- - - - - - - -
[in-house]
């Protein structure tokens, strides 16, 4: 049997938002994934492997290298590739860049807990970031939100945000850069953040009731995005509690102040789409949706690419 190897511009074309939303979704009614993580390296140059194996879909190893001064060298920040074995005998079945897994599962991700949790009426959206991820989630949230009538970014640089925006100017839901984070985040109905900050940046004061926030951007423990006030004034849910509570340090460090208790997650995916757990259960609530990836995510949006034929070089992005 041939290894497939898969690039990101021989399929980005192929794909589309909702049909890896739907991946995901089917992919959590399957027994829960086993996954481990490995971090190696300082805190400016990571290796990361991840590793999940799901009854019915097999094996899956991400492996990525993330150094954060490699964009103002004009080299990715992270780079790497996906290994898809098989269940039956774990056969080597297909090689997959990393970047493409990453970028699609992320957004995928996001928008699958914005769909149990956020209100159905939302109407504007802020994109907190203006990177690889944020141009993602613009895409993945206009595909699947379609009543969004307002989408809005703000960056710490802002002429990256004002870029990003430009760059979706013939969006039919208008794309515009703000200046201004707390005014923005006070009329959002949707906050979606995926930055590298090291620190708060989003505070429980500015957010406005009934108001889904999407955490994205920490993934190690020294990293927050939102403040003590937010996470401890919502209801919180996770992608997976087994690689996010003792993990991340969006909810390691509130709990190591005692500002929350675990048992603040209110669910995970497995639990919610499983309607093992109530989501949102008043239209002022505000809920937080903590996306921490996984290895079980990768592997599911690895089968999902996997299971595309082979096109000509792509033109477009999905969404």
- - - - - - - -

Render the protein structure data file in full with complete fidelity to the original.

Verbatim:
[in-house]
């Protein structure tokens, strides 16, 4: 049997938002994934492997290298590739860049807990970031939100945000850069953040009731995005509690102040789409949706690419 190897511009074309939303979704009614993580390296140059194996879909190893001064060298920040074995005998079945897994599962991700949790009426959206991820989630949230009538970014640089925006100017839901984070985040109905900050940046004061926030951007423990006030004034849910509570340090460090208790997650995916757990259960609530990836995510949006034929070089992005 041939290894497939898969690039990101021989399929980005192929794909589309909702049909890896739907991946995901089917992919959590399957027994829960086993996954481990490995971090190696300082805190400016990571290796990361991840590793999940799901009854019915097999094996899956991400492996990525993330150094954060490699964009103002004009080299990715992270780079790497996906290994898809098989269940039956774990056969080597297909090689997959990393970047493409990453970028699609992320957004995928996001928008699958914005769909149990956020209100159905939302109407504007802020994109907190203006990177690889944020141009993602613009895409993945206009595909699947379609009543969004307002989408809005703000960056710490802002002429990256004002870029990003430009760059979706013939969006039919208008794309515009703000200046201004707390005014923005006070009329959002949707906050979606995926930055590298090291620190708060989003505070429980500015957010406005009934108001889904999407955490994205920490993934190690020294990293927050939102403040003590937010996470401890919502209801919180996770992608997976087994690689996010003792993990991340969006909810390691509130709990190591005692500002929350675990048992603040209110669910995970497995639990919610499983309607093992109530989501949102008043239209002022505000809920937080903590996306921490996984290895079980990768592997599911690895089968999902996997299971595309082979096109000509792509033109477009999905969404």